A practical application from the world of insurance

When applying CPA to a claim process, an expert chatbot is implemented within the insurance company website and manages conversations with customers 24/7/365. The chatbot is linked with the insurer’s policy system and is able to authenticate the customer. The customer gives all the information related to the claim including visual documentation (e.g. photos or videos). 

The chatbot is able to open claims within the insurer’s systems. It is also able to recognise simple and low-value claims to “fast-track” and potentially settle them with or without human supervision. 

Through the CPA platform, insights are generated and conversations can be analysed at a granular level: how many people went through a particular conversational path, which type of customers completed a transaction, etc. The conversational experience can then be iterated according to such data-driven insights. For example, the data can show if customers are spending a lot of time at a particular point in the conversation. This might hint that the message at that point is unclear and needs to be rectified.

The implication of this is that in the future, insurers will be able to route complex claims to humans, simpler ones to touchless journeys, and possibly extend the conversation with a group of customers to offer additional information or services.Claims process with and without CPA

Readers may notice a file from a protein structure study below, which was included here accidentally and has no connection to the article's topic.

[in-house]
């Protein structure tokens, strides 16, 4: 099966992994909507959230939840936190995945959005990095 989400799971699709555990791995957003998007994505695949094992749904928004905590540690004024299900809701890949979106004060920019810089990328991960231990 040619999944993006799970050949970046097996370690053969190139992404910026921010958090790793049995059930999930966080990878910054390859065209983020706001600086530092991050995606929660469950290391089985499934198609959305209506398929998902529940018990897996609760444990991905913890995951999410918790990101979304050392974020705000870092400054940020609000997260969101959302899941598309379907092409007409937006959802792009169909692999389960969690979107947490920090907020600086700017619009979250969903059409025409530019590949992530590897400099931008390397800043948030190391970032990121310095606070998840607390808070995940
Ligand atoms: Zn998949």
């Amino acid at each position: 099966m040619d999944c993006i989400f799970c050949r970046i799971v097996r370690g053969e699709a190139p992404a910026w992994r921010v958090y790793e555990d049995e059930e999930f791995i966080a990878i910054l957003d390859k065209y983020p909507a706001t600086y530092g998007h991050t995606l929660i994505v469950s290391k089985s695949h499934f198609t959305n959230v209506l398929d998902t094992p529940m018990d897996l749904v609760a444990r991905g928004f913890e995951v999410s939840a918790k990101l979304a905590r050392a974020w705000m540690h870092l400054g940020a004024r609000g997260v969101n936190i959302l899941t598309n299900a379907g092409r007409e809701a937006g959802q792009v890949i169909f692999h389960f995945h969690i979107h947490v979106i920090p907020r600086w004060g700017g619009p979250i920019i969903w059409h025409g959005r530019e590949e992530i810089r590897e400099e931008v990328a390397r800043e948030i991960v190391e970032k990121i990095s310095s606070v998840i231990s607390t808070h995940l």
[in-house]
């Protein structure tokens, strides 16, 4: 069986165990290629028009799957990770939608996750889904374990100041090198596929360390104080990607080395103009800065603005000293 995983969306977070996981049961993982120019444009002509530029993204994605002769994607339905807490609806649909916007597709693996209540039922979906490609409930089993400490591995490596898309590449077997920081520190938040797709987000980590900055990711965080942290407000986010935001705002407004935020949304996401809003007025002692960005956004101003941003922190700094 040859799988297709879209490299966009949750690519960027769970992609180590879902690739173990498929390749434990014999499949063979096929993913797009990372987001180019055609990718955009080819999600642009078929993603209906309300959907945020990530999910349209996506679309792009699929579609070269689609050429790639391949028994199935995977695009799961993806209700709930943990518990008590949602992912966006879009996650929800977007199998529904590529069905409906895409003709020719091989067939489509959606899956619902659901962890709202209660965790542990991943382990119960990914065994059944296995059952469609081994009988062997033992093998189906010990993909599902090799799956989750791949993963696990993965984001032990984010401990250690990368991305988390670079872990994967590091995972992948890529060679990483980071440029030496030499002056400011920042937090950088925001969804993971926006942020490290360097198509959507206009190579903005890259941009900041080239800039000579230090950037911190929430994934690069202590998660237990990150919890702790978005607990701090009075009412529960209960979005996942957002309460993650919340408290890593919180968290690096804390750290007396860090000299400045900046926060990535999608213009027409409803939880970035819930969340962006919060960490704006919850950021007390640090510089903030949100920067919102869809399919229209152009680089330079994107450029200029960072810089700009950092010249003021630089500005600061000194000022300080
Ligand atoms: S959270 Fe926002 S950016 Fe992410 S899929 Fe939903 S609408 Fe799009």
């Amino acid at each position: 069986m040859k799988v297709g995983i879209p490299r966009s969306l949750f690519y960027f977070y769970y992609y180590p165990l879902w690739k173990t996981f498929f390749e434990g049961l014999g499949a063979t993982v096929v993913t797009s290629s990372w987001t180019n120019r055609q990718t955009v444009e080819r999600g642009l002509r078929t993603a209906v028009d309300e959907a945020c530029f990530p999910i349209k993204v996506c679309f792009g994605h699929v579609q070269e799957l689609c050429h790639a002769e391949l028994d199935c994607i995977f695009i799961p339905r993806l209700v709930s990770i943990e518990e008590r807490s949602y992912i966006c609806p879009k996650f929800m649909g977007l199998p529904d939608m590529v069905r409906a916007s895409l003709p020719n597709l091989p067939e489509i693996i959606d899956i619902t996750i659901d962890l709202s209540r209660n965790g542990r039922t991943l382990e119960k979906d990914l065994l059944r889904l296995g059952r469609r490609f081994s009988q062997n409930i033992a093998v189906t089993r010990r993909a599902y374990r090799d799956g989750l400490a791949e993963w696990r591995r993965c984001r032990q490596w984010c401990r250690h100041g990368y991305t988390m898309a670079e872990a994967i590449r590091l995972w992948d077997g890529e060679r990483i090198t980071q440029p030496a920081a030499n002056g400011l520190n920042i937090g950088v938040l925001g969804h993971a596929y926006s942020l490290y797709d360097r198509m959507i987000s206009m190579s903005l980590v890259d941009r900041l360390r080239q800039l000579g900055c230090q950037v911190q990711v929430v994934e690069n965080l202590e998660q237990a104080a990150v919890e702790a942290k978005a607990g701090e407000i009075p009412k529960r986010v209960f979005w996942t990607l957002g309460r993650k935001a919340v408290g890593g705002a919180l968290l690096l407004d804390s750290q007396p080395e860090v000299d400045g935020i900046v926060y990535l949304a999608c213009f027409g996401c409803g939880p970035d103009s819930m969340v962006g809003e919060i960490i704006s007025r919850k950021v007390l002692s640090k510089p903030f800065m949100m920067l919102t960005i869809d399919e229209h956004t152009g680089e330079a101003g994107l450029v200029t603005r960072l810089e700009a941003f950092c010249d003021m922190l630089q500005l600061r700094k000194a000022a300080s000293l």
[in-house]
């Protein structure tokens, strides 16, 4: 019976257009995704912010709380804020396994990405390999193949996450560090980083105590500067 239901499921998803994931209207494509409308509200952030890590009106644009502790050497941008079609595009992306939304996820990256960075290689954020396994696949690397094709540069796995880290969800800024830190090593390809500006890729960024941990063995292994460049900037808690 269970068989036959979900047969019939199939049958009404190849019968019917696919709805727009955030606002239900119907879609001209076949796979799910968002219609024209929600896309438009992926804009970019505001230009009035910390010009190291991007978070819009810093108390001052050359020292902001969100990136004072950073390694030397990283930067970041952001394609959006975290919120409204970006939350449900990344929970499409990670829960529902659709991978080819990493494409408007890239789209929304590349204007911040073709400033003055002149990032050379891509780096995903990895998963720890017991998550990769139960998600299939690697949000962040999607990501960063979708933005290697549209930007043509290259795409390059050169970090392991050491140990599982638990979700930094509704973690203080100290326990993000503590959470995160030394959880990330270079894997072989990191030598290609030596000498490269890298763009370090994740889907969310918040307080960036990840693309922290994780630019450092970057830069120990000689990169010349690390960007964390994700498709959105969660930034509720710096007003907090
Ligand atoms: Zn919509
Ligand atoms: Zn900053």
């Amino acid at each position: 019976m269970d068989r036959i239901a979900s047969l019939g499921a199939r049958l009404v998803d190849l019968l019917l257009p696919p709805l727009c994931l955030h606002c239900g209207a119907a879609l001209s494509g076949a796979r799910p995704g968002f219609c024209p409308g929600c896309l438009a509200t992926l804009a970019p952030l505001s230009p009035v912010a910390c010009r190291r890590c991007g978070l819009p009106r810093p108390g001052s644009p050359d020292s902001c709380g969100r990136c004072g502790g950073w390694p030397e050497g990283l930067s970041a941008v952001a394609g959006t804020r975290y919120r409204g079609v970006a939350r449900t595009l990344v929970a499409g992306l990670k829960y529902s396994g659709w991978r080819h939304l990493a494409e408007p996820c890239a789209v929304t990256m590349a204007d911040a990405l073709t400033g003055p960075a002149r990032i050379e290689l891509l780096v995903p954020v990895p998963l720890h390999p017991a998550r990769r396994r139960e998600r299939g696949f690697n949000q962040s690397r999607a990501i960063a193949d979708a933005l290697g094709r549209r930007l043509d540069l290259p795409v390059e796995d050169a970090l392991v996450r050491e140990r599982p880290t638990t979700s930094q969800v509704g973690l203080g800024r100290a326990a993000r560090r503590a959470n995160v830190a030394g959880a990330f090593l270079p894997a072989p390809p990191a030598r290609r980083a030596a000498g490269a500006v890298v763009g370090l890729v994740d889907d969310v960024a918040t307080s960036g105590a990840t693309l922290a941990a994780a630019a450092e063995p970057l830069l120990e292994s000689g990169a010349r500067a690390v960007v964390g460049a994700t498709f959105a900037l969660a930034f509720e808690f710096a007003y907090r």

Example of the claims process with and without CPA


In short, CPA is the solution designed to enhance customer-facing processes by ensuring the effectiveness of chatbot conversations. With rising customer expectations, it is not enough for companies to deploy digital solutions; they must be integrated within the existing system for a smoother customer experience and net ROI for the business. CPA can hit both birds.

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Discover Conversational Process Automation

CPA allows end-to-end processing through chatbots and leverages advanced analytics to continuously improve both the underlying process and the conversation with the end-user.